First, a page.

Gudrun Brunot has recorded voiceover work for several agencies in the Bay Area and elsewhere. While living in San Francisco, CA, she trained with TV Smurfette Lucille Bliss. As the fictitious character The Woman In Black, she narrated stories in over 200 radio shows that she scripted and produced for KTRT (The Root) radio station, 97.5 in Winthrop, Washington, and several of her shows have been aired on the regional station, KPBX in Spokane; She tends to select stories of a quirky or disturbing nature with haunting suspense, emotional tension, irreverent humor, endings with nasty or ironical twists. What people have said about her narrations: "Sounds like I'm hearing someone special--like someone from another era. No annoying affectations. When she gives an accent to a character, it sounds convincing, and she pronounces foreign names of people and places with authority and authenticity." In addition to horror, historical suspense, classics, you might consider her for elegiac love stories—one of her favorite books is “Because The Wind Can't Read” by Richard Mason. Tom Tryon, Jodi Picoult, Taylor Caldwell, Philippa Gregory, Michael Palmer are some of her favorite writers. Inspiring audio narrators are Jonathan Davis, Christopher Hurt, Corey James, just to mention a few.
Audiobook Narration Samples:
From the Orphan Trainby Christina Baker
First person narrative
Male-female dialogue, schoolteacher and child “protection” service agent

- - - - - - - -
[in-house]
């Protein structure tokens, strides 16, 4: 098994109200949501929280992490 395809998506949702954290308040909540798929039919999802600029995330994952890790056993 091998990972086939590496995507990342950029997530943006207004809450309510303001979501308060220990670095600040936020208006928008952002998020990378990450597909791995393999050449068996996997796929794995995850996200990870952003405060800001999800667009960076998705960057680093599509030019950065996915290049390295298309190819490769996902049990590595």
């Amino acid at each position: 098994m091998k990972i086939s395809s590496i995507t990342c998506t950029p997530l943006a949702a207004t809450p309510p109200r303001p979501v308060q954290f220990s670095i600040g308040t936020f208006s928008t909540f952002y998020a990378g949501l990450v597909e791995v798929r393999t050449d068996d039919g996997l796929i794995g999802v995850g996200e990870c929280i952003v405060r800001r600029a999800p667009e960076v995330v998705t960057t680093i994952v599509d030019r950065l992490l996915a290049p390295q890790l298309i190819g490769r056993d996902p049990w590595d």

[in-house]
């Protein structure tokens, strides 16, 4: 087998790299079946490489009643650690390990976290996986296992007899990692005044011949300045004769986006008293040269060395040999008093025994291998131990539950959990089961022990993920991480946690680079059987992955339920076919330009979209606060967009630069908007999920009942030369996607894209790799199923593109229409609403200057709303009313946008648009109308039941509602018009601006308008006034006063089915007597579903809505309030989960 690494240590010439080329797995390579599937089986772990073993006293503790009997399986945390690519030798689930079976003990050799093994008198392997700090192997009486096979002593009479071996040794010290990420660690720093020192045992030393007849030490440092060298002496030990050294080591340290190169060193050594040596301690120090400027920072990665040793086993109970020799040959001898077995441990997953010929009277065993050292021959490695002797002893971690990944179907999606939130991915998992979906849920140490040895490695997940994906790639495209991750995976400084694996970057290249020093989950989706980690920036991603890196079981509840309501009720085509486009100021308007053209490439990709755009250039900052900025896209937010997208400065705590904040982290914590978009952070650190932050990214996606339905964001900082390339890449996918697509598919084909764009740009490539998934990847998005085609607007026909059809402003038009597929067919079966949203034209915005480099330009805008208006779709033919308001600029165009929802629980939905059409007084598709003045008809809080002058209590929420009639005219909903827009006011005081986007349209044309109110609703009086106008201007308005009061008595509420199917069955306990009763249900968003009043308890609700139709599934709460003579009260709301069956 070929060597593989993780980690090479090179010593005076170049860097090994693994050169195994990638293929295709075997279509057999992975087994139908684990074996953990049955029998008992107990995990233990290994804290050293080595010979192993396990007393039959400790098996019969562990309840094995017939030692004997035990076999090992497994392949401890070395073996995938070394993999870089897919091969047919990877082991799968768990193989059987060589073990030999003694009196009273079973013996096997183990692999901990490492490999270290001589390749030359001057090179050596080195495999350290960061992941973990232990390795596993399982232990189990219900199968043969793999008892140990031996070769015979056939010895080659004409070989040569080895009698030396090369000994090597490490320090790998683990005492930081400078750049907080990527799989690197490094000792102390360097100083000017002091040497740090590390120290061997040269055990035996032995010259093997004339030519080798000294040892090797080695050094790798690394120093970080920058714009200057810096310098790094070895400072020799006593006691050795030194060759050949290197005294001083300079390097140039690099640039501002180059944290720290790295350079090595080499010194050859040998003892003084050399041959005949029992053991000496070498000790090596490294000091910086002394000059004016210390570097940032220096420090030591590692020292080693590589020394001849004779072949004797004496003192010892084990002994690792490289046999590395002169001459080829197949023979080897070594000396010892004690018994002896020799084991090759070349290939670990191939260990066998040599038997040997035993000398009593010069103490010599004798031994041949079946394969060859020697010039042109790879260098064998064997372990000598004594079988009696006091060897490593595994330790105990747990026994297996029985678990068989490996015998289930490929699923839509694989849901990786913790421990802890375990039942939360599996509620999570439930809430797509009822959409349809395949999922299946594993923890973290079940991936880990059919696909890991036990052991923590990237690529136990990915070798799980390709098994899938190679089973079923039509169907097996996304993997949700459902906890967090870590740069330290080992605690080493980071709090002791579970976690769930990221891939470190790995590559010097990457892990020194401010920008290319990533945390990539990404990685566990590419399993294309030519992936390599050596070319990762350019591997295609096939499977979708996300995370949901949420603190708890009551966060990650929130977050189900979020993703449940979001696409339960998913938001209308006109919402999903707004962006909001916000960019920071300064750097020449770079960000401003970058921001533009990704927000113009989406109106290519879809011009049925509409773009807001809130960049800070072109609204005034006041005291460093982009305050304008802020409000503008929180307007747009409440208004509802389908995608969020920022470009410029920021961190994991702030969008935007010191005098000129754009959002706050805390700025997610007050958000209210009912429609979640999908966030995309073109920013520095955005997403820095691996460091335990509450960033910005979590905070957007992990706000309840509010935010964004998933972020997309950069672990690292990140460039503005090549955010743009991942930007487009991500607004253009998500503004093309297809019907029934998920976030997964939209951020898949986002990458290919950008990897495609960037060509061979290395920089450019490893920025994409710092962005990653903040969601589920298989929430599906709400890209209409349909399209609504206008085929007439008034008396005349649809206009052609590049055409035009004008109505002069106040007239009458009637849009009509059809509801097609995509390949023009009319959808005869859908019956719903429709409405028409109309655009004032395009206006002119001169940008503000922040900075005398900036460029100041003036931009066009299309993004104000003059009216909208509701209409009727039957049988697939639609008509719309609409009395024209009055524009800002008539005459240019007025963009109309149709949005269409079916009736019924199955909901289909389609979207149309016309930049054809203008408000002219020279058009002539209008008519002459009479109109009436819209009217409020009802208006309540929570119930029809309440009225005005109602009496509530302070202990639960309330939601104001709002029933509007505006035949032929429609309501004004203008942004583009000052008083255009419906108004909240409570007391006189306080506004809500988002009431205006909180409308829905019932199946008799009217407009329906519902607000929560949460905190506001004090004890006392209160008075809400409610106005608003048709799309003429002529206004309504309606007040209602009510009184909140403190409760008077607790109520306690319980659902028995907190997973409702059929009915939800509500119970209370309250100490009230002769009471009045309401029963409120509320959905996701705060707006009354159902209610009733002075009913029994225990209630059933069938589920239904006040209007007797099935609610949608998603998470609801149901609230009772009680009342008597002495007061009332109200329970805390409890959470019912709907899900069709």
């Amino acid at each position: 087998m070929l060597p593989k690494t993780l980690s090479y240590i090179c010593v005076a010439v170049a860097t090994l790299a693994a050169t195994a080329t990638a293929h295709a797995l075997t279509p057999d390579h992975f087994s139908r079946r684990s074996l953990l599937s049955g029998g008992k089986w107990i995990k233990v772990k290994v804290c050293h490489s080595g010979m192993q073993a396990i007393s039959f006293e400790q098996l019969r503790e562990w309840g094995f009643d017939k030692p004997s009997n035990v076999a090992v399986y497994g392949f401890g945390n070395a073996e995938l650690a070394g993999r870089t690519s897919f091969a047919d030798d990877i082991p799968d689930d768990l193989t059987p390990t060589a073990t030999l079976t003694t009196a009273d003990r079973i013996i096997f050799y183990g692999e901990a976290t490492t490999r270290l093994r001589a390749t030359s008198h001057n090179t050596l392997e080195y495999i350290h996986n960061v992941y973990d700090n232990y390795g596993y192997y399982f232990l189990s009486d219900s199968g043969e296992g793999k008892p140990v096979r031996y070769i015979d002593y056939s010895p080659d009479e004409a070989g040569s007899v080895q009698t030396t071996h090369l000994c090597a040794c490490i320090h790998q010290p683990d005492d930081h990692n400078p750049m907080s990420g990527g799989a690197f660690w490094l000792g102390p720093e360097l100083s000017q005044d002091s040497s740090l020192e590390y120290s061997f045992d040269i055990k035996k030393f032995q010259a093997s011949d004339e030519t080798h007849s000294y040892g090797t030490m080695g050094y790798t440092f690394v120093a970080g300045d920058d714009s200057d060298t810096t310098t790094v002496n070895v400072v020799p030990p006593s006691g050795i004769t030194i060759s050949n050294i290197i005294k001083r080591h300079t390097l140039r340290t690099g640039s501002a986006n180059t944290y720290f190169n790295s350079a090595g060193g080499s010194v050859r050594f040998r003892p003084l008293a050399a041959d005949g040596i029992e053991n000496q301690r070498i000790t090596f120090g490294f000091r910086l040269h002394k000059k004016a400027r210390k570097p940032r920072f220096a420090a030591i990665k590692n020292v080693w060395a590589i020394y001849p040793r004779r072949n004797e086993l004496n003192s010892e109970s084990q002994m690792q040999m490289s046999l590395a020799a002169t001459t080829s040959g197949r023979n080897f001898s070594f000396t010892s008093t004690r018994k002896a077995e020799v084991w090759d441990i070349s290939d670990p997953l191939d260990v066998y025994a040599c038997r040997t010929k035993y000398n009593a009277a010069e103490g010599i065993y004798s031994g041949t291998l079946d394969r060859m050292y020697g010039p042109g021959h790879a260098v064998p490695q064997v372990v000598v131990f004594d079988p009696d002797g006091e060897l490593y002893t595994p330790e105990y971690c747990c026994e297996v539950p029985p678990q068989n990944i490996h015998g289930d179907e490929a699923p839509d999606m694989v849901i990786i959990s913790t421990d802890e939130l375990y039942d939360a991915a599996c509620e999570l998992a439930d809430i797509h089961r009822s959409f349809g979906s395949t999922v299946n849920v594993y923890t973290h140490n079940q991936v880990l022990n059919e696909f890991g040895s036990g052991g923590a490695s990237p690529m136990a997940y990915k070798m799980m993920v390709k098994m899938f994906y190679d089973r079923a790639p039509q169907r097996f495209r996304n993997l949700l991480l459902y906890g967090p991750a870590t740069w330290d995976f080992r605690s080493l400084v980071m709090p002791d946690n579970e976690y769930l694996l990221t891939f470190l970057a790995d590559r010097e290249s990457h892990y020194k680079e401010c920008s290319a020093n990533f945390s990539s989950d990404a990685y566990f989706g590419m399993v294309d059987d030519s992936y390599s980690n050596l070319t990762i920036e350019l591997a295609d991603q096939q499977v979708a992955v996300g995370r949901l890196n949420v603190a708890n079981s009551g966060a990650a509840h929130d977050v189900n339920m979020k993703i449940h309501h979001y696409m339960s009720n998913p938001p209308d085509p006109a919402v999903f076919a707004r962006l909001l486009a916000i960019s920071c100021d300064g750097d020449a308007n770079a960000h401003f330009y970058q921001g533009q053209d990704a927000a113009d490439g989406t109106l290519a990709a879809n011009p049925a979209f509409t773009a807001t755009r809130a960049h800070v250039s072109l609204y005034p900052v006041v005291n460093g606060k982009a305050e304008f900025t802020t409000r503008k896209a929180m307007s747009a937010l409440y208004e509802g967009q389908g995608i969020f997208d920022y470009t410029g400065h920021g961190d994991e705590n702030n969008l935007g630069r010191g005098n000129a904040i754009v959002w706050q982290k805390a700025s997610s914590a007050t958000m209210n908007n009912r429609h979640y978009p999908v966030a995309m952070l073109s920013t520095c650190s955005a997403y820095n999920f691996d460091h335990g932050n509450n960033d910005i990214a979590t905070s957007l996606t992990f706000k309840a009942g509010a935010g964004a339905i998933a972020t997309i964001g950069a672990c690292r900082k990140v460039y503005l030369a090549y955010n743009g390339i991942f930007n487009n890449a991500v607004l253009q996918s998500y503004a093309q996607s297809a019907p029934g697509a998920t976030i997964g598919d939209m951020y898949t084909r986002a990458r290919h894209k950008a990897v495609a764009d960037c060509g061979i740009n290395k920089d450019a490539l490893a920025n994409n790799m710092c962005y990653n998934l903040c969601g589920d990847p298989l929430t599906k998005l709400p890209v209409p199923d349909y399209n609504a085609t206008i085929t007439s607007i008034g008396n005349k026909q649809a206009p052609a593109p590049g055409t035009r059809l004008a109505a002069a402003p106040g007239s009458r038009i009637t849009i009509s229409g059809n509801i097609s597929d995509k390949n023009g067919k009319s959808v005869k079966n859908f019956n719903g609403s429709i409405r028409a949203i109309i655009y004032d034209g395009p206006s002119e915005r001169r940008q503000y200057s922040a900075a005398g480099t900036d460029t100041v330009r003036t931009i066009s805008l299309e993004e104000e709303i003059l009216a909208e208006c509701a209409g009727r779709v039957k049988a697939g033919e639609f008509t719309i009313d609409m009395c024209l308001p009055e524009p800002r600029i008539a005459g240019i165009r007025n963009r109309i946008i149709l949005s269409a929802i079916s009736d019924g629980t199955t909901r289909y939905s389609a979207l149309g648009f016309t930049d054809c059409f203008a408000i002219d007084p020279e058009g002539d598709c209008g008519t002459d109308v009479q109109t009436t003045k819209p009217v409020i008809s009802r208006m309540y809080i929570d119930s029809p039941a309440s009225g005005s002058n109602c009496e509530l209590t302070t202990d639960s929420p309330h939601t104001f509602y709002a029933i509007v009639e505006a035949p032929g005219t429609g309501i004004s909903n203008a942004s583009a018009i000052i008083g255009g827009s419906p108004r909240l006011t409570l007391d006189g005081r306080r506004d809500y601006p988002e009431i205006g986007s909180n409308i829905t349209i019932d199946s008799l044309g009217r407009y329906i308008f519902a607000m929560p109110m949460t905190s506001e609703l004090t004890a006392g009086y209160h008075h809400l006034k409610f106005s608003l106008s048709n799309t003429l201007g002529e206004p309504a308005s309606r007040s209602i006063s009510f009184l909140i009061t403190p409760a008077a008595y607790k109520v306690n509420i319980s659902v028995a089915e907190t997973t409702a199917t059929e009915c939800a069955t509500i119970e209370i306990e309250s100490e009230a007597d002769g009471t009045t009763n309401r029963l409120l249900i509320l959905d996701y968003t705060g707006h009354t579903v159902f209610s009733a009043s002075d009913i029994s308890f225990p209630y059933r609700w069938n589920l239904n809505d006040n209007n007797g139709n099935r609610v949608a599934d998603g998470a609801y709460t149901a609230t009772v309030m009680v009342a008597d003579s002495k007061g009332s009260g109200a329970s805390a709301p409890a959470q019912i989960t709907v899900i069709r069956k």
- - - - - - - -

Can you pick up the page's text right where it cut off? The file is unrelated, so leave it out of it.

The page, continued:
After her foster family throws her out, ten-year-old Polly walks all night through the snow to get to the safety of the schoolhouse, but Mr. Sorensen would like to bring her back to the Grotes “try it once more.”
From Ringing the Changes by Robert Aickman
Third person narrative
Phrynne is relieved to hear the last note from those “damned” constantly ringing bells, but Gerald knows that the real danger is… when they stop.
From the Most Dangerous Game by Michael Connell
Third person narrative
Two-character dialogue: General Zahrof and Mr. Rainsford. Some are hunters, some are huntees; Rainsford is fortunate to belong to the former category, isn't he?
From William's Truthful Christmas by Richmol Compton
Irate Condescending Female
Multi-character dialogue 2 adult female, 1 11-year-old boy
William takes the preacher's sermon seriously when, for this Christmas season, it encourages the congregation members to speak the truth one with another.
Johnny and Mona
Male-female dialogue: Old woman and teenage punk
How could this naive social director think that these two could have anything whatsoever to say to one another?
Dead Aaron's Ghost Reportedly, this whacky ghost story is told in the Gullah dialect–which I am not trying to emulate–just suggesting that dialect is used.
Candy Making Non Fiction
Chronic Sitting Non Fiction